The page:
The Boston Massacre Revisited

The Boston Massacre Revisited

A Story by David Kent

 By James Cotter

What We Knew that Just Wasn't So

Most of us probably learned at an early age that in 1770 a detachment of British soldiers opened fire upon a defenseless crowd of colonists in Boston without sufficient provocation, killing five innoc


ents, thereby expediting the American revolution—which, of course, was just and righteous.

Alas, it was not so. The reality was as follows: As a small group of British soldiers stood guard outside the Custom house, a young fellow named Edward Gerrish or Garrick—it is uncertain which is correct, if either—called out to one of the soldiers that he had not paid a bill. The bill had in fact been paid, as the young man undoubtedly knew, as he was apprenticed to the wigmaker who was owed the money. So the soldier ignored him. The apprentice left, but returned later with companions—moral support, perhaps—and repeated his accusations. The civilians began throwing snowballs and insulting the soldiers, and at length one of the troopers struck a civilian on the side of the head with a musket. Then someone began to argue with that soldier. The crowd began to grow.

And grow. In fact the event had been orchestrated--people began to show up from local taverns, and soon the soldiers found themselves confronted with a drunken mob later estimated to number from 300 to 400. Captain Thomas Preston, having watched things go from bad to worse, dispatched several more soldiers to aid the original two. As the relief column approached, the crowd moved in.

It should be noted that the crowd were well aware that the soldiers had orders not to fire their muskets without a magistrate's approval. Private Hugh Montgomery, having been clubbed to the ground, regained his footing and fired. (He later admitted that he had yelled "Damn you, fire!") Members of the mob were also shouting, tauntingly, "Fire!" To confuse matters further, nearby church bells had begun ringing, a common alert that a fire had started, which may have prompted some of the rioters to shout "Fire!" Disaster was inevitable.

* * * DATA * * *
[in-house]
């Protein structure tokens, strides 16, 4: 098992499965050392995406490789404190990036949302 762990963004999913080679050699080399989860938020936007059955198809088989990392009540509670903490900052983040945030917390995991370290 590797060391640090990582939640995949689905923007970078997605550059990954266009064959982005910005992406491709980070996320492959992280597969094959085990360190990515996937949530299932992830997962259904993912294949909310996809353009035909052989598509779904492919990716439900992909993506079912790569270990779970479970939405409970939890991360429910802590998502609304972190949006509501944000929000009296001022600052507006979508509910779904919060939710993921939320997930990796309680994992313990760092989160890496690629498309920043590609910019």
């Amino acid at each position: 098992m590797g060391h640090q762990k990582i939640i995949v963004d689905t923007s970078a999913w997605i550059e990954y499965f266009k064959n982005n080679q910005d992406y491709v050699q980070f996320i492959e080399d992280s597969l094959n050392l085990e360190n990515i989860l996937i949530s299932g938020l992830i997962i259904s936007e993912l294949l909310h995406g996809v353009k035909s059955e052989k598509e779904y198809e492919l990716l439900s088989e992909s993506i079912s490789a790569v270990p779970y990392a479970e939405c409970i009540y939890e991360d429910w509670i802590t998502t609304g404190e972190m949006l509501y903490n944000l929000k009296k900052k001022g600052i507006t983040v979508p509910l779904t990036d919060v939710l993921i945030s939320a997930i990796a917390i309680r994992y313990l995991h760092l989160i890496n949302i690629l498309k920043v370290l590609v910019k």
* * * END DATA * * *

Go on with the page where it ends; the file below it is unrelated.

The panicked soldiers fired into the mob, hitting 11 men, 5 of whom died. Paul Revere, among others, distorted the event by portraits showing another rifle being fired out the window of the customs building, showing Captain Preston ordering his men to fire (he did not, and would have been silly if he had, as he was standing in front of them at the time), and labeling the customs office "Butcher's Hall." The incident inspired a flurry of propaganda, which was deemed to be more important than fact in the minds of some.

At Preston"s trial, which used a jury from towns outside Boston to ensure some degree of impartiality, he was acquitted. In the trial of the other soldiers, 6 were acquitted, two were found guilty of manslaughter, and two were convicted of murder but had their sentences reduced to manslaughter when the lawyer for the soldiers—John Adams, later America's second president—utilized a loophole of English Common Law and had them prove to the judge that they could read from the Bible. The jurors felt, understandably, that the soldiers had felt threatened by the mob—a fact attested to by one of the 5 victims, Patrick Carr, in a deathbed statement to his doctor.

So, some of our grade-school teachers may have oversimplified a bit. Okay, more than a bit.

But if we didn't do some studying later, on our own, we would be undereducated, anyway.

This article brought to you By BreadStreet Investors' Union at

"Bringing Investors and Entrepreneurs Together for Profit"


© 2009 David Kent

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I did not know this part of historical mayhem, interesting read, well presented.

Posted 9 Years Ago

Thanks for the insight.

Posted 14 Years Ago

In addition to the facts that you mention, the soldiers had their backs to the Custom House. They were pinned in by the mob when they panicked and began to fire.

I love history... and this is about as factual as you can get with what really happened.

Posted 15 Years Ago

The Boston "massacre" was nothing more than a confused skirmish. Wounded Knee was a massacre. But 300 Lakota men, women and children made less impact than a few white men. And we "won" the west.

Posted 15 Years Ago

Wow, Thanks for the educated write. It was indeed very well written and informative.

Posted 15 Years Ago

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5 Reviews
Added on March 12, 2009
Last Updated on March 13, 2009


David Kent
David Kent

Las Vegas, NV

With 5 years in the business, and close to 10,000 Private Investors & lending Firms. Breadstreet seeks to bring small business back into the forefront of free living. We just seek to have fun,.. more..


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